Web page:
International law firm Bird & Bird may have had their feathers ruffled by the High Court’s apparent decision to order payment of £1.8 million to their former client Orientfield Holdings Ltd in professional negligence proceedings. The recent unreported High Court case may serve as a reminder that conveyancing solicitors should carefully consider information arising from pre-contract searches and ensure that they disclose all information which might be of importance to the client prior to exchange of contracts.
It is understood Orientfield Holdings Ltd, an off-shore investment company, instructed Bird & Bird to act in the purchase of a £25m luxury property in North West London, now purportedly owned by Elisabeth Murdoch, daughter of Australian media tycoon Rupert Murdoch.
At the pre-contract stage Bird & Bird supposedly commissioned a Plansearch Plus report which revealed that a nearby school site had been granted redevelopment planning permission. It is understood that it was alleged in the proceedings that the firm did not raise this with their client in the report on title or at any stage prior to exchange of contracts, informing them instead that the information that the seller provided pre-contract did not reveal anything "nearby" adversely affecting the property. Orientfield then allegedly rescinded the contract for sale upon discovery of the proposed nearby redevelopment, forfeiting the £2,575,000 deposit to the sellers. A settlement was purportedly reached with the sellers in respect of the deposit with the investment company issuing proceedings against Bird & Bird to recover the balance of the deposit plus interest; their costs in the settled proceedings and fees incurred in relation to proposed refurbishment works plus solicitors' fees paid to the firm from the exchange of contracts.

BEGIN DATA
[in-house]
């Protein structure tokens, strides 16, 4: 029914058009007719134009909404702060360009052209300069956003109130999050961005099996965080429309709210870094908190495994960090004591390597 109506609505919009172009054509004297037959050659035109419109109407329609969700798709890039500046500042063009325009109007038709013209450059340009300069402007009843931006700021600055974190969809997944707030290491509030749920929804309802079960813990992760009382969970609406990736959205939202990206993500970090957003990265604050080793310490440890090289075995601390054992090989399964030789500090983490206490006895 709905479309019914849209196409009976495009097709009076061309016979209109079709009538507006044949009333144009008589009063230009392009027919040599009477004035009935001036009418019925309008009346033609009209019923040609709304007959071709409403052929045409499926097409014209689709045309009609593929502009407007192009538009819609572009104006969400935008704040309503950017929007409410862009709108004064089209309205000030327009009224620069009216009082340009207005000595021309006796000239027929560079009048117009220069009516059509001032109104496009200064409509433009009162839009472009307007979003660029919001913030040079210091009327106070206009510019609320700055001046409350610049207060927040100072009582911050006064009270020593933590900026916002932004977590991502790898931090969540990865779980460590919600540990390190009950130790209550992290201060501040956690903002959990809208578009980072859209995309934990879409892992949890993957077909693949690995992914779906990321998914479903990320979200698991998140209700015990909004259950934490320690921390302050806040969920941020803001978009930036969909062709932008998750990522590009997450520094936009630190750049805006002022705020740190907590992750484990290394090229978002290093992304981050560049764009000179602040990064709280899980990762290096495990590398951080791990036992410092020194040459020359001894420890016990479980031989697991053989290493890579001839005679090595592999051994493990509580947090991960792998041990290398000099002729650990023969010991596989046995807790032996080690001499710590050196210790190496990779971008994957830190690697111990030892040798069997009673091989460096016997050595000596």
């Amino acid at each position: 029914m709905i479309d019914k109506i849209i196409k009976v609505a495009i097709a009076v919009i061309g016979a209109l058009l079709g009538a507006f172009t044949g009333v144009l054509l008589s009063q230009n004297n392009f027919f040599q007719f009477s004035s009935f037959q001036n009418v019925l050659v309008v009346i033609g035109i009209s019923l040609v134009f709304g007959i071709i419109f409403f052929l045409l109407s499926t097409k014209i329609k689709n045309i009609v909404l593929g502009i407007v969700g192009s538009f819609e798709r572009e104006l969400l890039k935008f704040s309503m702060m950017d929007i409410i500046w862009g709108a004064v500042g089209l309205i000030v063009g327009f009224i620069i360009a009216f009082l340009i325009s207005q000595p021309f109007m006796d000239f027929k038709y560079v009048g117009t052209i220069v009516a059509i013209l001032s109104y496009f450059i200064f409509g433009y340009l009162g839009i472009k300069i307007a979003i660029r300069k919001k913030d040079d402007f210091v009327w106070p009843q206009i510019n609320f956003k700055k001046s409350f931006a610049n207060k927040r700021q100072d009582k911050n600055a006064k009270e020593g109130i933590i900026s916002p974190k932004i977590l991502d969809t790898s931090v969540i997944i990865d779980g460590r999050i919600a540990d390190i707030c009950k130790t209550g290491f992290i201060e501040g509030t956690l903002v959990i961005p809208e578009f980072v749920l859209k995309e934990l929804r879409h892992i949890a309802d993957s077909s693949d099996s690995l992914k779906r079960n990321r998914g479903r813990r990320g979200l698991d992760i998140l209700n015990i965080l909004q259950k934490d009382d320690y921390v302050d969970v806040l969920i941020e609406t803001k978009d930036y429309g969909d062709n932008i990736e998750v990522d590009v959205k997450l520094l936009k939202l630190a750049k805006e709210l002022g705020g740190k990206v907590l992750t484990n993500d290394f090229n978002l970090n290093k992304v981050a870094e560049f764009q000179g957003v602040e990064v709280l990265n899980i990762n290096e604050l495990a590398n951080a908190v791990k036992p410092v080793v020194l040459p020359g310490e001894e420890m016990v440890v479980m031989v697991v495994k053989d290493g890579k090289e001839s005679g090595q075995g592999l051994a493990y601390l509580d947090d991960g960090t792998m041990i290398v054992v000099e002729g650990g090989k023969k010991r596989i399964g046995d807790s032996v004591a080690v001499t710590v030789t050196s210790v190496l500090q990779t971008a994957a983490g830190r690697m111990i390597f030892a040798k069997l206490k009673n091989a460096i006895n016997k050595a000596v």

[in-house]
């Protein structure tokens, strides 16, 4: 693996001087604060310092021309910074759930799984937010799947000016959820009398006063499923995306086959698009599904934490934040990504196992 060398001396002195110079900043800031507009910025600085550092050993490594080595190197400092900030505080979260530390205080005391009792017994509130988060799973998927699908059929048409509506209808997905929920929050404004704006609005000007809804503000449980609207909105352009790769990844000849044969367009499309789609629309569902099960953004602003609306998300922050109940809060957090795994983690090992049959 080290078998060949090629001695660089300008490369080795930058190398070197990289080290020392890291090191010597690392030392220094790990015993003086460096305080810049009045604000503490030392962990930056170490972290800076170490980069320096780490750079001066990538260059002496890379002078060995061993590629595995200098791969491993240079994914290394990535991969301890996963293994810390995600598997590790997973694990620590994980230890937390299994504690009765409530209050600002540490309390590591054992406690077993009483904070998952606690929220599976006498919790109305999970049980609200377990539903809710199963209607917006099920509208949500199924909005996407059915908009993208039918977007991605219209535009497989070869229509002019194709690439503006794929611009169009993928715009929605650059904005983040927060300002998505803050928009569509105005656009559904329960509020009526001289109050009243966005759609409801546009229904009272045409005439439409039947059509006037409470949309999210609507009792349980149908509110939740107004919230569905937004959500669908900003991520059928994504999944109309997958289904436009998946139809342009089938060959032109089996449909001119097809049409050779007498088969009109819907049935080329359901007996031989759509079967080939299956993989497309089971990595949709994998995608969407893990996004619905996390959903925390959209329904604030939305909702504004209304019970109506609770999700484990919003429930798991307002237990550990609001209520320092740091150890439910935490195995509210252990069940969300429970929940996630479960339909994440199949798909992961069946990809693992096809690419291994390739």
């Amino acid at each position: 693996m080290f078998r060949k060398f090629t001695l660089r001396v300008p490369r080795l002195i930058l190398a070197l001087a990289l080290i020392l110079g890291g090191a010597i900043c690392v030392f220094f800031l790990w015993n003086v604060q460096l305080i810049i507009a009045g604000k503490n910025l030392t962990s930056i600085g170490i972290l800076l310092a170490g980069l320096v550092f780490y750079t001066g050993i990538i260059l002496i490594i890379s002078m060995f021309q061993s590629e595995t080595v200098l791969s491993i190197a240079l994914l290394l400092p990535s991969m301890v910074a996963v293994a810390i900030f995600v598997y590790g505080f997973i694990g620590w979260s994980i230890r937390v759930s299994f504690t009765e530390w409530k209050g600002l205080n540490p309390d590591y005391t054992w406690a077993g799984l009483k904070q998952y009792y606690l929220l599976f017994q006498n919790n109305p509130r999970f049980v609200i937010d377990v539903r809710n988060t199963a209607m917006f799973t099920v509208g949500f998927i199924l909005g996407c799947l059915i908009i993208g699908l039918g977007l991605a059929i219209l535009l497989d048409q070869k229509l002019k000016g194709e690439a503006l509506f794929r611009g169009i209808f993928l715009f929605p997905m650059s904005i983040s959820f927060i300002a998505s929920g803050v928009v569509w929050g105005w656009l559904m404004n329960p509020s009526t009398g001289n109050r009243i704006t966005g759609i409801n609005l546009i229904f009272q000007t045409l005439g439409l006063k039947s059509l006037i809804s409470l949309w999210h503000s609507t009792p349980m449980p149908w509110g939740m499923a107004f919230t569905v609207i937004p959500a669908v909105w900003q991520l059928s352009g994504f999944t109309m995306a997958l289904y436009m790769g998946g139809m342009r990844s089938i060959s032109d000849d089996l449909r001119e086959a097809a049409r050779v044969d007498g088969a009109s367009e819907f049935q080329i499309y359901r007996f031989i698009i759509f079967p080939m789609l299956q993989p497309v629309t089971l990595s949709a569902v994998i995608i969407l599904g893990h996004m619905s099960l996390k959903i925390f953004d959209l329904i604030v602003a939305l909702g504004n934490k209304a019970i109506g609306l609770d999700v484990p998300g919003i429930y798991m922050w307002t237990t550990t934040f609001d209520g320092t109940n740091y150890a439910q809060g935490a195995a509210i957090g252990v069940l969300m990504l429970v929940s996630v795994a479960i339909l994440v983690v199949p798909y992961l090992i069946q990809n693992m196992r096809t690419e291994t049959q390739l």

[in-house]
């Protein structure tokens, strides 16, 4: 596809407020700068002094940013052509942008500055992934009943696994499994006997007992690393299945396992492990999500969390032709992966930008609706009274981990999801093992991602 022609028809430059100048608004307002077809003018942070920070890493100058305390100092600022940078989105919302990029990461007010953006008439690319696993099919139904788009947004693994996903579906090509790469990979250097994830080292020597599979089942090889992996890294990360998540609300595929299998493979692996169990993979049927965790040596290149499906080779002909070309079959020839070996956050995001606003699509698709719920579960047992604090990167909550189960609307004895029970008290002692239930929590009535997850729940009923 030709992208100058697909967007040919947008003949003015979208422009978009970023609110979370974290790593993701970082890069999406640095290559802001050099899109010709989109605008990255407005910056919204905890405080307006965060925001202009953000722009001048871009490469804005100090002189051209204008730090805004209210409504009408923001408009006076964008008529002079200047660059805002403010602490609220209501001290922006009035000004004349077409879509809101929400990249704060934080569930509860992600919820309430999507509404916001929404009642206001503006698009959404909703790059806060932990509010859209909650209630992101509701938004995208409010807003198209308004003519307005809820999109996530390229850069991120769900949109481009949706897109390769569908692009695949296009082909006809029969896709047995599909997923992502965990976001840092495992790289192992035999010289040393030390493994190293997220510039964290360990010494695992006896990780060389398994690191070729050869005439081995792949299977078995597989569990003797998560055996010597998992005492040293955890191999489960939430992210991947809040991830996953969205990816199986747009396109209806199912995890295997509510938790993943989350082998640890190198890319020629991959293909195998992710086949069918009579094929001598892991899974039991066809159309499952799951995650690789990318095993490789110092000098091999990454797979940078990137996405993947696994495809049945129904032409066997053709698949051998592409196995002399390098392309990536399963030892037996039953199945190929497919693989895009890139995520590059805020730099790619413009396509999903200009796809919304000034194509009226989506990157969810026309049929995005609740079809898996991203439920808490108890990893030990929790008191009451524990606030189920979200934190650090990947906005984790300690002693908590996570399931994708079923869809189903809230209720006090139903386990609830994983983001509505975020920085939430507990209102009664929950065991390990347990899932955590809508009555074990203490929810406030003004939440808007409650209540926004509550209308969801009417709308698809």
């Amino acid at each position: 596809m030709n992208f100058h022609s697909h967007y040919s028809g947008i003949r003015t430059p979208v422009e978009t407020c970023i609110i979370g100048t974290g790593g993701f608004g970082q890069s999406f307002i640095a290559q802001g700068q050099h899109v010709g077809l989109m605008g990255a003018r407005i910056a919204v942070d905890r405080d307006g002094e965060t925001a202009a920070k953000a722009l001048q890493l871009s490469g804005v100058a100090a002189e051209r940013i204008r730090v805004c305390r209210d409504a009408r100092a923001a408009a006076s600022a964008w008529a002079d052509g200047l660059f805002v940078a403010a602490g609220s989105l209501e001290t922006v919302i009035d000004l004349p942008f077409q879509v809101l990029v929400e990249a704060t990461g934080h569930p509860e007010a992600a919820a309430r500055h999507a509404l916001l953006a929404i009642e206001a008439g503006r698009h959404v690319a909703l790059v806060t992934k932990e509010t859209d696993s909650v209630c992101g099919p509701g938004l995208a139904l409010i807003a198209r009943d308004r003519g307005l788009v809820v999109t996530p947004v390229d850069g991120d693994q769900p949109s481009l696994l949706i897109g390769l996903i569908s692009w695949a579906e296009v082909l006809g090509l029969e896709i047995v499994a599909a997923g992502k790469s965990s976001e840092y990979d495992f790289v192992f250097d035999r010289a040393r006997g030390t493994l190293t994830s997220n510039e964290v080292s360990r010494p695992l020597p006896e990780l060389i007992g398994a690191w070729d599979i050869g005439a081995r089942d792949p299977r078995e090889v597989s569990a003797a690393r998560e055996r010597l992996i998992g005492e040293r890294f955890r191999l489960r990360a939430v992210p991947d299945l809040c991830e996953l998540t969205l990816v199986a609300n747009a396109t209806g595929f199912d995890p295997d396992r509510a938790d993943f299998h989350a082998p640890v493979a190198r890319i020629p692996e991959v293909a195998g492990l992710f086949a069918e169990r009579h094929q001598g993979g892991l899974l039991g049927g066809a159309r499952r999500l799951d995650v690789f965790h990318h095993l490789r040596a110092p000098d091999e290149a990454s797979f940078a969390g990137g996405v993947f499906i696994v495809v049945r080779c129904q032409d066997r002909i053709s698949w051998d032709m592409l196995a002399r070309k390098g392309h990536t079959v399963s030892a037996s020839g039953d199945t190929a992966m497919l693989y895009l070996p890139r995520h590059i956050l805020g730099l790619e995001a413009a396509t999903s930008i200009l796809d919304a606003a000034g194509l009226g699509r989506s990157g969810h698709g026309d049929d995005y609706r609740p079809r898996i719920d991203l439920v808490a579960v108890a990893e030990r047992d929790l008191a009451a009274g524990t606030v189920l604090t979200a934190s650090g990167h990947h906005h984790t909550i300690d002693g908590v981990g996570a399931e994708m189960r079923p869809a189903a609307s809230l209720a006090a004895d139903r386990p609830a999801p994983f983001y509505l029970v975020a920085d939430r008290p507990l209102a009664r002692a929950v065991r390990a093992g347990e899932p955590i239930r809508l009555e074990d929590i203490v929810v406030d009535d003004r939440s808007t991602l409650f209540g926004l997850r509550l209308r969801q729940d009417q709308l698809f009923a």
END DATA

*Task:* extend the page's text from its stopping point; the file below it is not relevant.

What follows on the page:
Judgment has apparently recently been given in favour of the Claimant, although the judgment has yet to be released by the Chancery Division. It is understood that the judge held that the solicitors were under a duty to bring the redevelopment planning permission to their client’s attention and that they had breached this duty by failing to do so and by stating that the information contained in the Plansearch Plus report did not reveal anything that adversely affected the property.